The Back Bay Fens marshland gave this section its name, but two quirky institutions give it its character: Fenway Park, which in 2004 saw the triumphant reversal of an 86-year drought for Boston's beloved Red Sox, and the Isabella Stewart Gardner Museum, the legacy of a high-living Brahmin who attended a concert at Symphony Hall in 1912 wearing a headband that read "Oh, You Red Sox." Not far from the Gardner is another
major cultural magnet: the Museum of Fine Arts. Kenmore Square, a favorite haunt for Boston University students, adds a bit of funky flavor to the mix.
After the outsize job of filling in the bay had been completed, it would have been small trouble to obliterate the Fens with gravel and march row houses straight through to Brookline. But the planners, deciding that enough pavement had been laid between here and the Public Garden, hired vaunted landscape architect Frederick Law Olmsted to turn the Fens into a park. Olmsted applied his genius for heightening natural effects while subtly manicuring their surroundings; today the Fens park consists of irregularly shaped reed-bound pools surrounded by broad meadows, trees, and flower gardens.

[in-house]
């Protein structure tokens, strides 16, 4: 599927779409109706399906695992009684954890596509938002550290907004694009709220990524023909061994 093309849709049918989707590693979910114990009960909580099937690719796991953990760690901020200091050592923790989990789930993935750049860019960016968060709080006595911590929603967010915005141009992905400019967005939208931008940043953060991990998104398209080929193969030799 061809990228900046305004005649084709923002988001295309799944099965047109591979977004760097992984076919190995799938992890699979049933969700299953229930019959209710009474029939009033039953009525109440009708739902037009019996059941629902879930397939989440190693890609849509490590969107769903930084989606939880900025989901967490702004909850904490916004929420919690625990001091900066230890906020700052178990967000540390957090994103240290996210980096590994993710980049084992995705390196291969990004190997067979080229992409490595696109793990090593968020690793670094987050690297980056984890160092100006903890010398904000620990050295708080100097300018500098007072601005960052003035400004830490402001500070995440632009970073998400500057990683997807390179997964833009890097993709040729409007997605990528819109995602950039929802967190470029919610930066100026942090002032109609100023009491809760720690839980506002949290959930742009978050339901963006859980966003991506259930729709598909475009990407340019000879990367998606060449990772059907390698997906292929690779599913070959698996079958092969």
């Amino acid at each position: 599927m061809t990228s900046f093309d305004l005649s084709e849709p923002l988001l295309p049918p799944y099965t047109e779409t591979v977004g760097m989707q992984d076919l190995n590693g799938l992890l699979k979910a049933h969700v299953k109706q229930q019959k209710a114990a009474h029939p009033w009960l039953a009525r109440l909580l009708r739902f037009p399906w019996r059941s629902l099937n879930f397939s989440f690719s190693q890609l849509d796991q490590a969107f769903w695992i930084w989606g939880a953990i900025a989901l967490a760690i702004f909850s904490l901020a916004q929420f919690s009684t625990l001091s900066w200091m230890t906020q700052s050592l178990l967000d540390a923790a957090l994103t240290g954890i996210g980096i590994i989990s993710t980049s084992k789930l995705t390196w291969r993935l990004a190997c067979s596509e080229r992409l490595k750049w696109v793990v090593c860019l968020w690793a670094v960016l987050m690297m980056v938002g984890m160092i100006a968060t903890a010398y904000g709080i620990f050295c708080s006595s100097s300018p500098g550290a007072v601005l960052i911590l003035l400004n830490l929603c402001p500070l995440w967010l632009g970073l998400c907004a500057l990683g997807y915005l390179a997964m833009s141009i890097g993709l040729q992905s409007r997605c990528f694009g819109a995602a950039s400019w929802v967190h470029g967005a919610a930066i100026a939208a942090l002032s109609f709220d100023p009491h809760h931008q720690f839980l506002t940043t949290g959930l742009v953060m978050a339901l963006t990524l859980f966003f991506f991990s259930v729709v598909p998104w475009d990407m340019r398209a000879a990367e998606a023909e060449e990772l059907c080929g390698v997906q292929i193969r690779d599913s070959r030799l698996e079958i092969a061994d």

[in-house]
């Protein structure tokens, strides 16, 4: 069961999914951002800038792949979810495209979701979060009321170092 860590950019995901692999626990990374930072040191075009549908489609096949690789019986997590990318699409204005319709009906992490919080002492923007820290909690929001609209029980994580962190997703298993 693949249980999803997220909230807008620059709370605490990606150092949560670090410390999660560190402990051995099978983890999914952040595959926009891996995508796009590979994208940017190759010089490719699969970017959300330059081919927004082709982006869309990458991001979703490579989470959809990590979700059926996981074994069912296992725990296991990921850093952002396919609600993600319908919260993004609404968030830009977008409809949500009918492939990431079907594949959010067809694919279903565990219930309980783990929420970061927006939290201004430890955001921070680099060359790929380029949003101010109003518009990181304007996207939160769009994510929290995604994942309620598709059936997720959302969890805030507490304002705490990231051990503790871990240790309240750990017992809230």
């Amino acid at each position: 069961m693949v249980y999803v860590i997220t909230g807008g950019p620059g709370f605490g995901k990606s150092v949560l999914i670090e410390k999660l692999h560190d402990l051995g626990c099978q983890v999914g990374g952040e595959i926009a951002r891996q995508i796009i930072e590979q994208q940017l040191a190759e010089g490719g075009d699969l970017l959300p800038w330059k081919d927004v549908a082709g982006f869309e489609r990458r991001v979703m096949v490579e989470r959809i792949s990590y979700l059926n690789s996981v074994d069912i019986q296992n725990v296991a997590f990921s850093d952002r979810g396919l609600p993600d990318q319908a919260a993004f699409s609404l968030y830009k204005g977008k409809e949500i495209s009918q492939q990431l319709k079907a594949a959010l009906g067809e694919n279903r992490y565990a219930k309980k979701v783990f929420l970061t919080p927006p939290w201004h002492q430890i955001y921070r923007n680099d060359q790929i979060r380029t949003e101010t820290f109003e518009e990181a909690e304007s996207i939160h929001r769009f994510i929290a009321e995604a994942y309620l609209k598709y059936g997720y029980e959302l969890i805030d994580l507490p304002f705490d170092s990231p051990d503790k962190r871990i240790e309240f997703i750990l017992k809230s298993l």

The Fens marks the beginning of Boston's Emerald Necklace, a loosely connected chain of parks designed by Olmsted that extends along the Fenway, Riverway, and Jamaicaway to Jamaica Pond, the Arnold Arboretum, and Franklin Park. Farther off, at the Boston–Milton line, the Blue Hills Reservation offers some of the Boston area's best hiking, scenic views, and even a ski lift.